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    (Original post by rimstone)
    I honestly have no idea what youre on about, the views of an 18 year old explain why a political party should not be incharge of the treasury ?. At the end of the day i worked for the money, it wasn't handed to me, have you even worked a day in your life ? ; so i have the right to spend it how i like. Secondly as a 18 year old i have very little to spend my money on, i mean most of the money people i know, i wouldnt go as far as to say my age group, goes to drugs, cigs, alcohol and maybe clothes, just to illustrate, i had about 7 pounds left in my account and so did my friend, he spent his money getting a porn subscription, were as i spent it on membership, im not massively political, i just went onto the website, and saw it was a pound a year, which i wasn't expecting, and i thought a pounds gonna get
    me what ? a few mins/secs or some high or another, so i guess in a way it does show Labour , someone who worked, giving a little away to something he believes in for other people, even if it is fr the party, and giving up a small high/comfort. excuse me for being such an arse and thinking one pound wasn't a lot of money,

    also how does my view have anything to do with the debate, what is really wrong with jeremy ? ...
    I like next to his constituency and its offers some of the best social security around; though some debate on whether it's camden. He has left wing views, which i agree with, once again excuse me for growing up and living in a working class area, which has formed my political views, and i see very little on why he's a bad choice, i mean his competition right now, angela, i knew and saw about her before her bid and me and some friends are commenting on how much of a **** speaker and debater she is. She is in not way the best that labour can offer, i can accept there better people than jeremy, but none of them are running, so ill go for the clearly better option.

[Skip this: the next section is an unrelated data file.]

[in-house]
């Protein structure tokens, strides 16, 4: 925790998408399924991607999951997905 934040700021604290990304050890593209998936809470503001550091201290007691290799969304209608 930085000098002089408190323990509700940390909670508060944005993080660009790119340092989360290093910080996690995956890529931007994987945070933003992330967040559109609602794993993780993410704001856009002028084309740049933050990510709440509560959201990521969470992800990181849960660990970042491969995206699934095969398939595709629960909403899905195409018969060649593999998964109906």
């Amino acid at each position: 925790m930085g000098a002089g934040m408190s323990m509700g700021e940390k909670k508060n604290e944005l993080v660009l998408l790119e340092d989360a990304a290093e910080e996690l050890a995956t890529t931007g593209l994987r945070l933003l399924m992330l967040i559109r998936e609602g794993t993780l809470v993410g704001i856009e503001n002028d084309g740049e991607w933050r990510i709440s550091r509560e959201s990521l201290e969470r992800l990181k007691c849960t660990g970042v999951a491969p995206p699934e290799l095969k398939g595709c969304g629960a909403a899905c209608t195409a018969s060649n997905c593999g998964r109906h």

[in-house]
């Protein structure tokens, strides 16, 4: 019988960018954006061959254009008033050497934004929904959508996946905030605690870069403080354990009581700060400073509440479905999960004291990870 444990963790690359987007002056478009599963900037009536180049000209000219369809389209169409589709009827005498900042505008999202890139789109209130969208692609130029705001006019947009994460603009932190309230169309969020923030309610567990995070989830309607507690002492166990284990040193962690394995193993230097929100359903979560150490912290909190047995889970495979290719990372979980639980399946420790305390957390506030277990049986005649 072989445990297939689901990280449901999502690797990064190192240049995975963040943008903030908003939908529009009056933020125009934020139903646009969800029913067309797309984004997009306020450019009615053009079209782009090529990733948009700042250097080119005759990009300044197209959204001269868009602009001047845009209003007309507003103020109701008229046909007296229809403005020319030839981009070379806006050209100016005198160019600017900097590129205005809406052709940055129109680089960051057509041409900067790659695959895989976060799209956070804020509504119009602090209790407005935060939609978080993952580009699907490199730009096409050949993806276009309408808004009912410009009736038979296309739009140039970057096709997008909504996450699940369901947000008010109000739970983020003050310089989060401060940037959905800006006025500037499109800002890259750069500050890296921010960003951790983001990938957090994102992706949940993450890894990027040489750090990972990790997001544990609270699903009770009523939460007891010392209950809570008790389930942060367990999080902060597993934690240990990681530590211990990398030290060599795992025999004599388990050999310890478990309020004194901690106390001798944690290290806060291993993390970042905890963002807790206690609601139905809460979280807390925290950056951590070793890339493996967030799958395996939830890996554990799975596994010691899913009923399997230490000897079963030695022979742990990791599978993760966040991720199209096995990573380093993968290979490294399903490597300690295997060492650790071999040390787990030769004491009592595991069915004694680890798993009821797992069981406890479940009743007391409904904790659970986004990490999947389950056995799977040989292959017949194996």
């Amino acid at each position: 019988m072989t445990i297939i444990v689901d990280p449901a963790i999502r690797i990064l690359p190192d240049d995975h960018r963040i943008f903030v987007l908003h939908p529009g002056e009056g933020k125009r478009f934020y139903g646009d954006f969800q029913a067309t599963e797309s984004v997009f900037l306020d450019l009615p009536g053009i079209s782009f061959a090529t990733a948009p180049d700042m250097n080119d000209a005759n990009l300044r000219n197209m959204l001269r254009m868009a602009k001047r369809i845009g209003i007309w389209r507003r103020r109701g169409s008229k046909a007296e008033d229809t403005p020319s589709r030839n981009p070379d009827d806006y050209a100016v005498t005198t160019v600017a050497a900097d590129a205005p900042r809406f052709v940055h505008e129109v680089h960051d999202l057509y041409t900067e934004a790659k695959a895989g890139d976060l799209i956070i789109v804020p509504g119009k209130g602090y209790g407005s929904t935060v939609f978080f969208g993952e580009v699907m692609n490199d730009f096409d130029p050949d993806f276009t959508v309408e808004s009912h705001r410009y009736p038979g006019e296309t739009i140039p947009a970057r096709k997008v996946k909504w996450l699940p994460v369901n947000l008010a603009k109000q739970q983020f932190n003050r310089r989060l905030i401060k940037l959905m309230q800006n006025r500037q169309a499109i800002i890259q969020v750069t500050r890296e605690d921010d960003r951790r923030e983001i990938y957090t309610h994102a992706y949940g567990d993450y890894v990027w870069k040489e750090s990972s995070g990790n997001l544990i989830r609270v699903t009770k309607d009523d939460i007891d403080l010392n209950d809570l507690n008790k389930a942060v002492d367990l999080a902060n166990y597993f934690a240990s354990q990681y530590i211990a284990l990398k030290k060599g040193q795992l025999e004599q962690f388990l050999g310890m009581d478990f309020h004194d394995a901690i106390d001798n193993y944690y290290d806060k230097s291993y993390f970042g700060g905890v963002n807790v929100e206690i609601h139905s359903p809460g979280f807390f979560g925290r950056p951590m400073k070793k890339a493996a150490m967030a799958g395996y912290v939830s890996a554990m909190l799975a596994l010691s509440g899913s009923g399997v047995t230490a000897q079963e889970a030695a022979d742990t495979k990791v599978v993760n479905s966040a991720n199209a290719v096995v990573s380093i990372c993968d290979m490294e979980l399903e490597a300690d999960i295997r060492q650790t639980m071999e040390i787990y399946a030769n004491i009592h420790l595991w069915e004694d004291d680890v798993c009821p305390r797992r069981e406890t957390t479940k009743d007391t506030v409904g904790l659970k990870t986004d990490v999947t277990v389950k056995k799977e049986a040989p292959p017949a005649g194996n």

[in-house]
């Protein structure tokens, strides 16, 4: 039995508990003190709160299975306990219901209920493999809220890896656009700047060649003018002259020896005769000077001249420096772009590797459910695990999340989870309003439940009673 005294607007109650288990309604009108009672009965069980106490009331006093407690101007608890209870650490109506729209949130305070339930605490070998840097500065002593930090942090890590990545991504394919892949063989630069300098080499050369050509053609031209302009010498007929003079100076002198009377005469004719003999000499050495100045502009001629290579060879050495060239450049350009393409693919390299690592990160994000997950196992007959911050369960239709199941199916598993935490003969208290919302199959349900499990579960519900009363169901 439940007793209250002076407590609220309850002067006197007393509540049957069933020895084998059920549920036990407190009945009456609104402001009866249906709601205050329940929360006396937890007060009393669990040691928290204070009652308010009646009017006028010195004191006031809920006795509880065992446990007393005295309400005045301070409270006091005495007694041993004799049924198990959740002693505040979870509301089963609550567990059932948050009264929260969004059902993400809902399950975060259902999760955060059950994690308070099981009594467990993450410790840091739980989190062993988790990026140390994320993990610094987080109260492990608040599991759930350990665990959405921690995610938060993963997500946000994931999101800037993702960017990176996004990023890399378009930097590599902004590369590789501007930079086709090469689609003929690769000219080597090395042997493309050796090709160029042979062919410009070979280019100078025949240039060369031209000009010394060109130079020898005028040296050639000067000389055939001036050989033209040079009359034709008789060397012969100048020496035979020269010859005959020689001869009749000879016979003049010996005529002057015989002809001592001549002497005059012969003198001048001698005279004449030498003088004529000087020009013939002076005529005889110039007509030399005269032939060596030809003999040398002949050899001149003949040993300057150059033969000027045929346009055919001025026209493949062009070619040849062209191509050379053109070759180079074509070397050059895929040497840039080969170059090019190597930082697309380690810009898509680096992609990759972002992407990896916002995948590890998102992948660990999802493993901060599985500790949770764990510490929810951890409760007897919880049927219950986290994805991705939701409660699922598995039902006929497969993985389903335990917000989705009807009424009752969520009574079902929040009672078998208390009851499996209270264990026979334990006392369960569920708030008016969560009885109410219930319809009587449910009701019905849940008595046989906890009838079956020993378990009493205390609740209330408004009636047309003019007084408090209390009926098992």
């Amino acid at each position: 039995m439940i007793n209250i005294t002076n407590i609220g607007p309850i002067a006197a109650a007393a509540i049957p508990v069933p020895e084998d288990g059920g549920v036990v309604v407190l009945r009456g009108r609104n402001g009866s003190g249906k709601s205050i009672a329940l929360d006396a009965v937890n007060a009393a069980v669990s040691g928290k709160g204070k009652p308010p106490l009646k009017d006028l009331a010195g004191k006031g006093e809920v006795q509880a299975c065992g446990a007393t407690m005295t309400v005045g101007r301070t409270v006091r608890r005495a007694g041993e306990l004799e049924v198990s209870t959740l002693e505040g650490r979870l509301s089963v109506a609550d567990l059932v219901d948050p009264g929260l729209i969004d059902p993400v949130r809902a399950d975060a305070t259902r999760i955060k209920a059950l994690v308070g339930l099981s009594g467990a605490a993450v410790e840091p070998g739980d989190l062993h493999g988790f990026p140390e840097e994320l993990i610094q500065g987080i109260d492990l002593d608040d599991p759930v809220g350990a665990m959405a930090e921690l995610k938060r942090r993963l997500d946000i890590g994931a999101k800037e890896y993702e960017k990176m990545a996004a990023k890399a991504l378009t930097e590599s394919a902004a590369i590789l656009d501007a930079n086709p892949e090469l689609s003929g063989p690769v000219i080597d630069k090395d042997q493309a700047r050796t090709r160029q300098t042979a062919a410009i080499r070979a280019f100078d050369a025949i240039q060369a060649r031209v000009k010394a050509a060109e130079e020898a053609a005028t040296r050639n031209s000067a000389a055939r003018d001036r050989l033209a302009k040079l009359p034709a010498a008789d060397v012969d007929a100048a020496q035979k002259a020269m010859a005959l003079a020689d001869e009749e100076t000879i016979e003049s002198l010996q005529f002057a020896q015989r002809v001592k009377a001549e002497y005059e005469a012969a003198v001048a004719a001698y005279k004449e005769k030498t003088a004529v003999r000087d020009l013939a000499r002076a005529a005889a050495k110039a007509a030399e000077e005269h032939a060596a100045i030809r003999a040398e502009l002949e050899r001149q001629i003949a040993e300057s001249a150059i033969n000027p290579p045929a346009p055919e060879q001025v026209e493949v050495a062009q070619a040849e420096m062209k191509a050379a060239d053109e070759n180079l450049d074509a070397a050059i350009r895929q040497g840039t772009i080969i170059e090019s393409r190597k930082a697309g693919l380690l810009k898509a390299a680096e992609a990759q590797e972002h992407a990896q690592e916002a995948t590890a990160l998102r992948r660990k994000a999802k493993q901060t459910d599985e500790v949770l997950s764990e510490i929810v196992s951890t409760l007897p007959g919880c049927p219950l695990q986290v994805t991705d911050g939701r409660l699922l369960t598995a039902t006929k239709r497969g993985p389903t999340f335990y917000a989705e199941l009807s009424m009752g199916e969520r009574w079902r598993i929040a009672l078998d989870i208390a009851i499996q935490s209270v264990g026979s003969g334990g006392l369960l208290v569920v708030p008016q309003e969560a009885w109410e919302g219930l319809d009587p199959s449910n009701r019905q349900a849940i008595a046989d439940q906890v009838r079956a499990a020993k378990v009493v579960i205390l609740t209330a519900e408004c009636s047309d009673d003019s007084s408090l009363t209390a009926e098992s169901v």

I guess if you were only 12 at the time it might have passed you by but ....
    http://www.theguardian.com/politics/...note-successor

    The quoted comment about a pound being nothing which it quite clearly isn't (excuse the pedantry) what a light-hearted attempt to link it to Labour boogering up managing the purse strings.

    I get it, you like Corbyn, but time will you that his ideology is naive and
    backward thinking. Young people like yourself getting taken in by the "Let's level the playing field" but seem to overlook that you have to encourage and incentivise the wealth creators to do literally that as it is they that create the jobs for others. The answer is not to have a huge public service (Google Blair's record on that) as they do not have a net contribution to the State coffers.

    As much as I dislike Blair for many things (not just Iraq) he was (re) elected because he trumpeted policies that appealed to enough people in a FPTP system. Blair and Brown spent money they did not have and wasted £Bns of what we did* hence the huge deficit that led to people that think like you despising the Tory/LD Austerity program.
    http://www.zerohedge.com/contributed...ut-large-ameri

    Corbyn is only succeeding in winning the hearts and minds of thousands of young people like yourself who have not had the misfortune to see the damage a left wing Government can cause.